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Saturday July 20, 2024

Education and manifestos

Next promise is about opening nationwide evening schools, without taking into account fact that after 18th Amendment, education at all levels has become a provincial matter

By Dr Naazir Mahmood
February 05, 2024

 
This photograph shows students attending a class at a school on the outskirts of Lahore. — AFP/File
This photograph shows students attending a class at a school on the outskirts of Lahore. — AFP/File

While several analysts have compared the manifestos of contesting political parties, not much attention has been paid to the parties’ education policy. It then becomes essential to look closely at the manifestos and check what the parties have to offer in terms of education and whether they have an understanding of budgetary and constitutional realities and the requirements of the 21st century.

The PML-N in its 2024 manifesto promises to increase education spending to 4.0 per cent of the GDP but fails to explain how it is going to do something which it was unable to do during its previous government (2013–2018) -- a period with much better economic indicators.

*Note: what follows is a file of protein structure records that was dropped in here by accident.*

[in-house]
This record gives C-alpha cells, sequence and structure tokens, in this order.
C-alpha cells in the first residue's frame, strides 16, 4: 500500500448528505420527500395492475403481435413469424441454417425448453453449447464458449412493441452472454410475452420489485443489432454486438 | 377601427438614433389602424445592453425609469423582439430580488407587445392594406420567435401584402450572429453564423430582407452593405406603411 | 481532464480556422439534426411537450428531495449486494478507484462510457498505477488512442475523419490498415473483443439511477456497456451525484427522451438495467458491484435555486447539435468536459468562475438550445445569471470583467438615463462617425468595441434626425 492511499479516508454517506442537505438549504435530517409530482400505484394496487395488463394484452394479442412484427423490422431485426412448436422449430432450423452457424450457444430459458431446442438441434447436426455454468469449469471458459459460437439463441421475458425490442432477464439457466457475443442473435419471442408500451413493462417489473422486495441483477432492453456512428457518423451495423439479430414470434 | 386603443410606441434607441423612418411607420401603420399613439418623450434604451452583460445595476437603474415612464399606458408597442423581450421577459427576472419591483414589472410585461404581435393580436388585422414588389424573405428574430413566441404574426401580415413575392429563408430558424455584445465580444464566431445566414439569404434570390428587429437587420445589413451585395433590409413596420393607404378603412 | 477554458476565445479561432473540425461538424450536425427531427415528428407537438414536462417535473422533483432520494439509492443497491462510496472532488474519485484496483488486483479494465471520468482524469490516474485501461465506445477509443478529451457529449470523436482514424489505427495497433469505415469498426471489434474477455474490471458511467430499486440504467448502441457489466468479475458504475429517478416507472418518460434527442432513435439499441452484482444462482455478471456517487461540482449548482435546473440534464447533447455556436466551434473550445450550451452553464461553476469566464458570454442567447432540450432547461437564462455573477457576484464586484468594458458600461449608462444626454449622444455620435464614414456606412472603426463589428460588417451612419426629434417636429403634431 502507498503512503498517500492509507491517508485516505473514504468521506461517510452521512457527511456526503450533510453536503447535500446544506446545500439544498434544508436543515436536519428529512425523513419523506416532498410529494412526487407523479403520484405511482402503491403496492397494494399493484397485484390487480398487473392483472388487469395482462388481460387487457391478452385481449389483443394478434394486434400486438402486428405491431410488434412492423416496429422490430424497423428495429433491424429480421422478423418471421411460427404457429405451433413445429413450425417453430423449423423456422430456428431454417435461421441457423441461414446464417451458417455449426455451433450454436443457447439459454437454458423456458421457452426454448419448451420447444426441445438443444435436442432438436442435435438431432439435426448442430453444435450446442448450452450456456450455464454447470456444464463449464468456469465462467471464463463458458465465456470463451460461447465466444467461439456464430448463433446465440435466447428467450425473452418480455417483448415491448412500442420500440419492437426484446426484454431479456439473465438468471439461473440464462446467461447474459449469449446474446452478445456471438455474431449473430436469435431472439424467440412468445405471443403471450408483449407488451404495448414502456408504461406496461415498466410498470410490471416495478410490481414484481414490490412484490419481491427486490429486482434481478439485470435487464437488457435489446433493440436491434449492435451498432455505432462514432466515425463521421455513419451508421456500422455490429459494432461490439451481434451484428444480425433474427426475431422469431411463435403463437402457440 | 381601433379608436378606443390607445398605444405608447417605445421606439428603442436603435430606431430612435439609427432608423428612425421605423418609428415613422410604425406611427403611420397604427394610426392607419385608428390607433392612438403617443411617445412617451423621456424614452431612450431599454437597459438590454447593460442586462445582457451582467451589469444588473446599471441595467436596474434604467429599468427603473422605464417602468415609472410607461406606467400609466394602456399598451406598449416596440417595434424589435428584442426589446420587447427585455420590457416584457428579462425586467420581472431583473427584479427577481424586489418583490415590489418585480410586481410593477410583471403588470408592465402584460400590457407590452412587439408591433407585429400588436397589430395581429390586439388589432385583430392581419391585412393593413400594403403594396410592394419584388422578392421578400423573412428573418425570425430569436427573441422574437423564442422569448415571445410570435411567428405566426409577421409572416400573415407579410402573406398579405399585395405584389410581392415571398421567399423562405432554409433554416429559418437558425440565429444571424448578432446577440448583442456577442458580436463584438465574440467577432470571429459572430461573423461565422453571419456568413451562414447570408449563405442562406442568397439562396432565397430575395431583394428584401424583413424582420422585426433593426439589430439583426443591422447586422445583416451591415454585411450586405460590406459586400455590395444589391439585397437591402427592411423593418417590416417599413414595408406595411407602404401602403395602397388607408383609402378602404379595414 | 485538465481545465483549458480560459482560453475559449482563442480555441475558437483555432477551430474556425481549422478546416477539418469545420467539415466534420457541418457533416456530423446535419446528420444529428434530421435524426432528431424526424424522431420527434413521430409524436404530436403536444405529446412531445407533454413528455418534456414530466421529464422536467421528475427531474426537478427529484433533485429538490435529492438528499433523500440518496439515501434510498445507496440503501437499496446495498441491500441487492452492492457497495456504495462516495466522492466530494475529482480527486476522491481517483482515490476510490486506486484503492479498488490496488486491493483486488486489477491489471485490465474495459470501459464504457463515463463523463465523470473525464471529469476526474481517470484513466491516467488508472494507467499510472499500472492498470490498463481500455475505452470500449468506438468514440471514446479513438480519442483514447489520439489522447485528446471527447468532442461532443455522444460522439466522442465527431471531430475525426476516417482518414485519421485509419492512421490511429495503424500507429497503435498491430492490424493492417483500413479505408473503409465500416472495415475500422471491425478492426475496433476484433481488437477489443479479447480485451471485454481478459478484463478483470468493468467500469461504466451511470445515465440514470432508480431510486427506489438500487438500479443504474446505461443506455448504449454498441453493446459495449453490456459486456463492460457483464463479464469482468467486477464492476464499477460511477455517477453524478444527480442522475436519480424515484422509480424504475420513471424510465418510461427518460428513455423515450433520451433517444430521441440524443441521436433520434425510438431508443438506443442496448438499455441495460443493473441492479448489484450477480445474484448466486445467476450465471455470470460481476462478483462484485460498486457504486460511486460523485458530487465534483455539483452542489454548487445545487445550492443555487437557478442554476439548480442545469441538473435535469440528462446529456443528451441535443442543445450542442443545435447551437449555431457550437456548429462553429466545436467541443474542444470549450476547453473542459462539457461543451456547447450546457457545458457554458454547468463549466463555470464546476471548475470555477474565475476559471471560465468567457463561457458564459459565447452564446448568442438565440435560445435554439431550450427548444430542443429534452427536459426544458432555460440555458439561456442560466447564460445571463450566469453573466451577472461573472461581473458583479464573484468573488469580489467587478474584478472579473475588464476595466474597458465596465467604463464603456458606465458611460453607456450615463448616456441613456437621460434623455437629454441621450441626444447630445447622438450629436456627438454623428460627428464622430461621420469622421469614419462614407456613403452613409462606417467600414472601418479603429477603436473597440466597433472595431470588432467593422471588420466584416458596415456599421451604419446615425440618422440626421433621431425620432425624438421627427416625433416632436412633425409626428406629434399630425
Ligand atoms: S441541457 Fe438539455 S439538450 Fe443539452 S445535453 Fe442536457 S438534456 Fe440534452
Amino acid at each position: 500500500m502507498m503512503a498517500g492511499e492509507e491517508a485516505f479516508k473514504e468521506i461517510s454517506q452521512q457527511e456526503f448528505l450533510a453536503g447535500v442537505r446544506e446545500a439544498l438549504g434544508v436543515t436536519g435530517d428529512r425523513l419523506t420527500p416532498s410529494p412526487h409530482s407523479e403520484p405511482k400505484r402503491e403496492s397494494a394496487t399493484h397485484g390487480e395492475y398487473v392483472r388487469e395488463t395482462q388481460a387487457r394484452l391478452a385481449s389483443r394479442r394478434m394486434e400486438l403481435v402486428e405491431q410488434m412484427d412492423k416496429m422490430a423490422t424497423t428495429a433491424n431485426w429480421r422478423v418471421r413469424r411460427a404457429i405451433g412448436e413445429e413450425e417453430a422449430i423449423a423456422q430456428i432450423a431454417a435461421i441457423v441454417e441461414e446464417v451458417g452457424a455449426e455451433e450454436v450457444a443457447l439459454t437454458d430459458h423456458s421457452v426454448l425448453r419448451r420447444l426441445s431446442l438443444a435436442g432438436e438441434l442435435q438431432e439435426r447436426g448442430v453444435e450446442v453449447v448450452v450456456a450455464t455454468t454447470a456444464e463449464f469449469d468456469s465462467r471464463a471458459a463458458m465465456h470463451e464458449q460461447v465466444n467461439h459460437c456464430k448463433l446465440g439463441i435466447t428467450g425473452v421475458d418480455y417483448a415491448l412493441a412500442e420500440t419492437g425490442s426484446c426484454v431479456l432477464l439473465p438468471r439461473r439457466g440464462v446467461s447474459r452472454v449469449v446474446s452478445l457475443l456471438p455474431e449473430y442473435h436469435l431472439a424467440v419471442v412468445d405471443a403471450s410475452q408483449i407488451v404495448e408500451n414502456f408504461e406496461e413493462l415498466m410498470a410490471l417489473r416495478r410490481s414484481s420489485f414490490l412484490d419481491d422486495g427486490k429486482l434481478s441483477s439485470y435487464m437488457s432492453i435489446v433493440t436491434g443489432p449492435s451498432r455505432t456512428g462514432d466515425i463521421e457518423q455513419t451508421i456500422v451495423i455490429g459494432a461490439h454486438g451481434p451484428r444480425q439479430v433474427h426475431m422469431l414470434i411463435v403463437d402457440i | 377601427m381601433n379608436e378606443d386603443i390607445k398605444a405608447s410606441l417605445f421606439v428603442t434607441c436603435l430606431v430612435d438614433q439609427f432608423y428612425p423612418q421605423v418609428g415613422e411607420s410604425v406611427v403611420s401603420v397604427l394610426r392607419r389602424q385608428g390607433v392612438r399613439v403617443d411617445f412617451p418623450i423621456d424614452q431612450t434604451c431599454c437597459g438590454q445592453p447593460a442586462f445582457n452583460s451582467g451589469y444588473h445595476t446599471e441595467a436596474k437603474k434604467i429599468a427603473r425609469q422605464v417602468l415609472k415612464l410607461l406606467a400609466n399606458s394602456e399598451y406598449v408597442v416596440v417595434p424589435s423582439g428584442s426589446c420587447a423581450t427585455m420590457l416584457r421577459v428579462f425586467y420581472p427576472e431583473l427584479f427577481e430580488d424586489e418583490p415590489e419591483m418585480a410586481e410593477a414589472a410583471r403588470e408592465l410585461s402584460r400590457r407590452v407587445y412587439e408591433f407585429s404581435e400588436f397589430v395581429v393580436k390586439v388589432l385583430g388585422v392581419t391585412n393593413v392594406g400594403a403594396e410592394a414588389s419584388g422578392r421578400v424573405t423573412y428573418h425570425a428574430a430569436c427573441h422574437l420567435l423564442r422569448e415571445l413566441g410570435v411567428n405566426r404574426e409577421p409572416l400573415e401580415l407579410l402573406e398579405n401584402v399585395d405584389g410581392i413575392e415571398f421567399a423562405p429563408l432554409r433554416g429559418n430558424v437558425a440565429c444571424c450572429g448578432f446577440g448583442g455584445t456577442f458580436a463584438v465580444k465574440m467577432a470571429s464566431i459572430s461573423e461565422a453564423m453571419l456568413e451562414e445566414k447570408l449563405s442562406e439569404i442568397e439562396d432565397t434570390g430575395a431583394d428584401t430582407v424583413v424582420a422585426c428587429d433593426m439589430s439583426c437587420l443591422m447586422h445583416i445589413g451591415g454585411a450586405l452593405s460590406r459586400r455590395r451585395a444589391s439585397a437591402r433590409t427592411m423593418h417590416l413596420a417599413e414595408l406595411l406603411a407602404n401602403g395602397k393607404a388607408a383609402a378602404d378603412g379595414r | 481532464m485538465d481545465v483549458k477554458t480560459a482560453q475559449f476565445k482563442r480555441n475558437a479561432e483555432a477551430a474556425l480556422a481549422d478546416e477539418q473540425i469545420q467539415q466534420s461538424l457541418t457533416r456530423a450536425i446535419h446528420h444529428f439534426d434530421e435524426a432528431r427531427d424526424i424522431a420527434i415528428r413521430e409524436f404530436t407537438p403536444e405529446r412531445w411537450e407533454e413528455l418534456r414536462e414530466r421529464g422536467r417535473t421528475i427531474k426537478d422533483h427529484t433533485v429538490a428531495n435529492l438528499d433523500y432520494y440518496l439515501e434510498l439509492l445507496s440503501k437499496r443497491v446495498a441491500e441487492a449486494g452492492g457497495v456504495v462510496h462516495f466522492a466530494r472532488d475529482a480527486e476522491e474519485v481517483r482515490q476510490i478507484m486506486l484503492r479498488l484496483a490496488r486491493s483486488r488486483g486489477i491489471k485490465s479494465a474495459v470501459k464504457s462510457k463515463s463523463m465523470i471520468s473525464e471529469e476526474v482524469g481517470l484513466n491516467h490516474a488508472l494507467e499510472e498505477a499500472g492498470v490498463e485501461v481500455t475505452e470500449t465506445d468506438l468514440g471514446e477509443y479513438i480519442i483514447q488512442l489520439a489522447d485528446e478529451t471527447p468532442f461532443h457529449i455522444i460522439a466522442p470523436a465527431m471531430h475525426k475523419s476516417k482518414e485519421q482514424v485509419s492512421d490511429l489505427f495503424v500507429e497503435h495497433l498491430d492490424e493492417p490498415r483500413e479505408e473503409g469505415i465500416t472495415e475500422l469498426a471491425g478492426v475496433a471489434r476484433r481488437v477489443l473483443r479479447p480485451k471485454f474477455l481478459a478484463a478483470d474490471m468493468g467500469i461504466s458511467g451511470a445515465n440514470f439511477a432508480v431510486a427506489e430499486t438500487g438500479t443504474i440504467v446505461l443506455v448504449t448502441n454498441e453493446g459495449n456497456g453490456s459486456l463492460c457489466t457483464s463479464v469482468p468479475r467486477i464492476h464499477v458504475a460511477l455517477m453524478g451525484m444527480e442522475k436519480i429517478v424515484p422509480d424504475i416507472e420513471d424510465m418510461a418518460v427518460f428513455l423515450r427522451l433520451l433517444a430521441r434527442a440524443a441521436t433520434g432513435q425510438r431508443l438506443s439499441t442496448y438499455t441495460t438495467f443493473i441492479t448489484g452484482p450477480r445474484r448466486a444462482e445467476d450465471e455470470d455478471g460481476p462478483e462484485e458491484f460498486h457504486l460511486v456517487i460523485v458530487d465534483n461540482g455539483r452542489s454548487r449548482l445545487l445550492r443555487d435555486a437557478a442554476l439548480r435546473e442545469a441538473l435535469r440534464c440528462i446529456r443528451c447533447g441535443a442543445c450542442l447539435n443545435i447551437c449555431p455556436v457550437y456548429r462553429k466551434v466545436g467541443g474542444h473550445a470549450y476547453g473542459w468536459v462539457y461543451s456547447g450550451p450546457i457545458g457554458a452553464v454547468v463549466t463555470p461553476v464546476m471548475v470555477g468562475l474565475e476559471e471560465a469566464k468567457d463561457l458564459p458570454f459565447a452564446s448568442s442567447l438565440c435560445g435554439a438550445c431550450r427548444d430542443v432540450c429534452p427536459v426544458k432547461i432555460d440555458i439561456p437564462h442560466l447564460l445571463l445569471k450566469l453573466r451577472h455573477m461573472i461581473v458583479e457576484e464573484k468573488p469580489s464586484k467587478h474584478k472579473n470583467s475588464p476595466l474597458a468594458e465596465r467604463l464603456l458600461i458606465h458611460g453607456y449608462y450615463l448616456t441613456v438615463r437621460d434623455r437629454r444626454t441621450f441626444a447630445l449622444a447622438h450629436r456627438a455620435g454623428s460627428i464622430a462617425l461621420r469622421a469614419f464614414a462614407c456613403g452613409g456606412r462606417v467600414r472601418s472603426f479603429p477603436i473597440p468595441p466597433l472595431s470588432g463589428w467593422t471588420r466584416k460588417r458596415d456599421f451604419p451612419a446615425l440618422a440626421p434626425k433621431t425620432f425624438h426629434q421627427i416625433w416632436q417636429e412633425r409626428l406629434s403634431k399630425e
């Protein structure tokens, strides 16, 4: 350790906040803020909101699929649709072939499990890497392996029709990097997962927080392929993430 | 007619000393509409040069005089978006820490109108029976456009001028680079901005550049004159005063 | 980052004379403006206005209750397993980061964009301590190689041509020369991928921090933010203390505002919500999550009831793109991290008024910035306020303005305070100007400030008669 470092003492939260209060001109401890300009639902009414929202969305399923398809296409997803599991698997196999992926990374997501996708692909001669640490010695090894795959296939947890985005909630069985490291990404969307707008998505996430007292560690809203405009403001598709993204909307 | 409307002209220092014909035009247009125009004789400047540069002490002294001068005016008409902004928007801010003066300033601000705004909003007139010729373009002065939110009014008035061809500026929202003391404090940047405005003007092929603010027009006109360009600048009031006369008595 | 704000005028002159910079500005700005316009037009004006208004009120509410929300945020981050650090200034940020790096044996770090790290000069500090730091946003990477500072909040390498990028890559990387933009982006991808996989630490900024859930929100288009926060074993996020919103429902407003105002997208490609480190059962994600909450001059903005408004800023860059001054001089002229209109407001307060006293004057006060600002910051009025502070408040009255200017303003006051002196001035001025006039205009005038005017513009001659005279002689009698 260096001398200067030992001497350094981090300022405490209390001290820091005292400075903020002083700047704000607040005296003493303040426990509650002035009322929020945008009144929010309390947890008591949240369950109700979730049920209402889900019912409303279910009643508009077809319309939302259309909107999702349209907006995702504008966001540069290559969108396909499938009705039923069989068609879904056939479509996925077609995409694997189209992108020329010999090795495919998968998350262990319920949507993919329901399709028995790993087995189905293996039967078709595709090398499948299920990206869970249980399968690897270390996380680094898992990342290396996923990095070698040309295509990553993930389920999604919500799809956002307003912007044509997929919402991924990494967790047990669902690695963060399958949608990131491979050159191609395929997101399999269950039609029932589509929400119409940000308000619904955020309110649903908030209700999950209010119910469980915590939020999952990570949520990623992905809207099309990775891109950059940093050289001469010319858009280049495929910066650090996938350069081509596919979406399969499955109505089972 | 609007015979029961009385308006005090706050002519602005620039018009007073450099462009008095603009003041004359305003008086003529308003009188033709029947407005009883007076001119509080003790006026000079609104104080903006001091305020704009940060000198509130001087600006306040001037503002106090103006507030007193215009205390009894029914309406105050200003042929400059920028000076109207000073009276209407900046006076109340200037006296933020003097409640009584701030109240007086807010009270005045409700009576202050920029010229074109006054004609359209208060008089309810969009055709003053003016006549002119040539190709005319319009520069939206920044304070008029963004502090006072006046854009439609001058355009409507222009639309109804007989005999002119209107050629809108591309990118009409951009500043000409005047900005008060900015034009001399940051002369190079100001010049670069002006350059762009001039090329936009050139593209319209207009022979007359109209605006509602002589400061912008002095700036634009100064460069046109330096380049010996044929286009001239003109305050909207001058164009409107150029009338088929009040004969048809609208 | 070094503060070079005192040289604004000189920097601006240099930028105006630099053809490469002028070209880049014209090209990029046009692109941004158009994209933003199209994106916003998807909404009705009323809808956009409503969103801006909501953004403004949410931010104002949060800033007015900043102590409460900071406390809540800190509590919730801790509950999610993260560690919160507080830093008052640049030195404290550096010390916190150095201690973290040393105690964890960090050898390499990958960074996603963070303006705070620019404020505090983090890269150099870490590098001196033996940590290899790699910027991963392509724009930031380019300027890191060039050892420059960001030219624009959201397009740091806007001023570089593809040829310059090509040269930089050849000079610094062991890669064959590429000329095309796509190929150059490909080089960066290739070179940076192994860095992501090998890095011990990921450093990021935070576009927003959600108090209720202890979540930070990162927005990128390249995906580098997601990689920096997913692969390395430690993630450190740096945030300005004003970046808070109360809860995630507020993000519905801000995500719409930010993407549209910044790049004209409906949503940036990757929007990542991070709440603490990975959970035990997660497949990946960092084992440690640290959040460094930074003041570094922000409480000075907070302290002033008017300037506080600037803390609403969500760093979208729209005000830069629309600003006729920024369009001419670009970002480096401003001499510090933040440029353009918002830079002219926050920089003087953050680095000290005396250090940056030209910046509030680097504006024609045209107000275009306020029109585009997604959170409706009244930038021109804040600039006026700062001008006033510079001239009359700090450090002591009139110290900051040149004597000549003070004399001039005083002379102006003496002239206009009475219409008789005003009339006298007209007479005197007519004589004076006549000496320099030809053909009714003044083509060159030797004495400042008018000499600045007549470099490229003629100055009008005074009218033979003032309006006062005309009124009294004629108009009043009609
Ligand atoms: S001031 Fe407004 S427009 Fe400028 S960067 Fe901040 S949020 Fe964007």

It appears to be a hollow promise, especially at a time when Pakistan is grappling with an extremely weak currency and a hardly sustainable economy, which is likely to continue at least for the next five years. Unless some major non-development expenditure sees a diversion, expenditure for the education sector will not be on an upward trajectory.

The PML-N’s manifesto also promises safe, accessible and eco-friendly transport nationwide for every student. It seems that the party has not done any calculations to have an idea about the cost of such a project and the resources needed to finance it.